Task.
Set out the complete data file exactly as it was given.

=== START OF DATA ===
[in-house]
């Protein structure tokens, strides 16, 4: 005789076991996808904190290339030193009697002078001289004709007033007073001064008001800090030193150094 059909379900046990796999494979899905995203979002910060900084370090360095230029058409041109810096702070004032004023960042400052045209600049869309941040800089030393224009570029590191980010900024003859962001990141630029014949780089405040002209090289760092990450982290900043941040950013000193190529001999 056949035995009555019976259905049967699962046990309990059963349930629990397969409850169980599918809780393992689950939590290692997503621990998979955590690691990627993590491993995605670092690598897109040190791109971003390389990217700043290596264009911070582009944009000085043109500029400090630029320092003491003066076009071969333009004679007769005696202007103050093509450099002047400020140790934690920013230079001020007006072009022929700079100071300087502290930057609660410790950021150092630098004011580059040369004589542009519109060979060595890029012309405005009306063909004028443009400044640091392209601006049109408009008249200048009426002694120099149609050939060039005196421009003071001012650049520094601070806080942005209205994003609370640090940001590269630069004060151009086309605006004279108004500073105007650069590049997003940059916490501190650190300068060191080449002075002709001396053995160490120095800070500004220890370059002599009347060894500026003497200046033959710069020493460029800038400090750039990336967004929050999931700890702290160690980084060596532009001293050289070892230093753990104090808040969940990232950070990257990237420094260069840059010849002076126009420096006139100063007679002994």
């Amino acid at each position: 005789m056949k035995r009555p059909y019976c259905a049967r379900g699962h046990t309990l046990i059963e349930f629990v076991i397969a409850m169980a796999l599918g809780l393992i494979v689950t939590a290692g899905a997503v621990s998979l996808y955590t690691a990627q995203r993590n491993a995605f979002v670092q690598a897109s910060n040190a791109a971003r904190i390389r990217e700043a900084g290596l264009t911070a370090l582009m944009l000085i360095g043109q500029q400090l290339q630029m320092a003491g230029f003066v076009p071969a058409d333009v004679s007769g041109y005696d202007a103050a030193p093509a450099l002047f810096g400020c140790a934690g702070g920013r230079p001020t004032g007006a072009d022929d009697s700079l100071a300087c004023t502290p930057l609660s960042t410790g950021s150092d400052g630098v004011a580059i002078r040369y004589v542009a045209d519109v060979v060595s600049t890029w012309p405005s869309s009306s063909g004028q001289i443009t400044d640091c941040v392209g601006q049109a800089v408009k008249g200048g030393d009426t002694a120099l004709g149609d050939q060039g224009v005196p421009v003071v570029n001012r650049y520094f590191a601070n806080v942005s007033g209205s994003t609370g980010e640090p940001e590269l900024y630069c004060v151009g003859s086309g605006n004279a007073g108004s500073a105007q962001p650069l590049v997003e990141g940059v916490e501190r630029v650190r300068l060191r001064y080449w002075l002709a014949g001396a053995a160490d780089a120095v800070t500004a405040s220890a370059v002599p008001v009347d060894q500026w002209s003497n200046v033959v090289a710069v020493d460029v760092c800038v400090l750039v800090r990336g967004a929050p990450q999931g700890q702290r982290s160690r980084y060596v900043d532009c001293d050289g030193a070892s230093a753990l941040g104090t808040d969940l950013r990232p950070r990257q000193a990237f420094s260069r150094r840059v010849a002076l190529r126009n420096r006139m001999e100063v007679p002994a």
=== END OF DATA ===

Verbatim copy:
[in-house]
């Protein structure tokens, strides 16, 4: 005789076991996808904190290339030193009697002078001289004709007033007073001064008001800090030193150094 059909379900046990796999494979899905995203979002910060900084370090360095230029058409041109810096702070004032004023960042400052045209600049869309941040800089030393224009570029590191980010900024003859962001990141630029014949780089405040002209090289760092990450982290900043941040950013000193190529001999 056949035995009555019976259905049967699962046990309990059963349930629990397969409850169980599918809780393992689950939590290692997503621990998979955590690691990627993590491993995605670092690598897109040190791109971003390389990217700043290596264009911070582009944009000085043109500029400090630029320092003491003066076009071969333009004679007769005696202007103050093509450099002047400020140790934690920013230079001020007006072009022929700079100071300087502290930057609660410790950021150092630098004011580059040369004589542009519109060979060595890029012309405005009306063909004028443009400044640091392209601006049109408009008249200048009426002694120099149609050939060039005196421009003071001012650049520094601070806080942005209205994003609370640090940001590269630069004060151009086309605006004279108004500073105007650069590049997003940059916490501190650190300068060191080449002075002709001396053995160490120095800070500004220890370059002599009347060894500026003497200046033959710069020493460029800038400090750039990336967004929050999931700890702290160690980084060596532009001293050289070892230093753990104090808040969940990232950070990257990237420094260069840059010849002076126009420096006139100063007679002994």
């Amino acid at each position: 005789m056949k035995r009555p059909y019976c259905a049967r379900g699962h046990t309990l046990i059963e349930f629990v076991i397969a409850m169980a796999l599918g809780l393992i494979v689950t939590a290692g899905a997503v621990s998979l996808y955590t690691a990627q995203r993590n491993a995605f979002v670092q690598a897109s910060n040190a791109a971003r904190i390389r990217e700043a900084g290596l264009t911070a370090l582009m944009l000085i360095g043109q500029q400090l290339q630029m320092a003491g230029f003066v076009p071969a058409d333009v004679s007769g041109y005696d202007a103050a030193p093509a450099l002047f810096g400020c140790a934690g702070g920013r230079p001020t004032g007006a072009d022929d009697s700079l100071a300087c004023t502290p930057l609660s960042t410790g950021s150092d400052g630098v004011a580059i002078r040369y004589v542009a045209d519109v060979v060595s600049t890029w012309p405005s869309s009306s063909g004028q001289i443009t400044d640091c941040v392209g601006q049109a800089v408009k008249g200048g030393d009426t002694a120099l004709g149609d050939q060039g224009v005196p421009v003071v570029n001012r650049y520094f590191a601070n806080v942005s007033g209205s994003t609370g980010e640090p940001e590269l900024y630069c004060v151009g003859s086309g605006n004279a007073g108004s500073a105007q962001p650069l590049v997003e990141g940059v916490e501190r630029v650190r300068l060191r001064y080449w002075l002709a014949g001396a053995a160490d780089a120095v800070t500004a405040s220890a370059v002599p008001v009347d060894q500026w002209s003497n200046v033959v090289a710069v020493d460029v760092c800038v400090l750039v800090r990336g967004a929050p990450q999931g700890q702290r982290s160690r980084y060596v900043d532009c001293d050289g030193a070892s230093a753990l941040g104090t808040d969940l950013r990232p950070r990257q000193a990237f420094s260069r150094r840059v010849a002076l190529r126009n420096r006139m001999e100063v007679p002994a």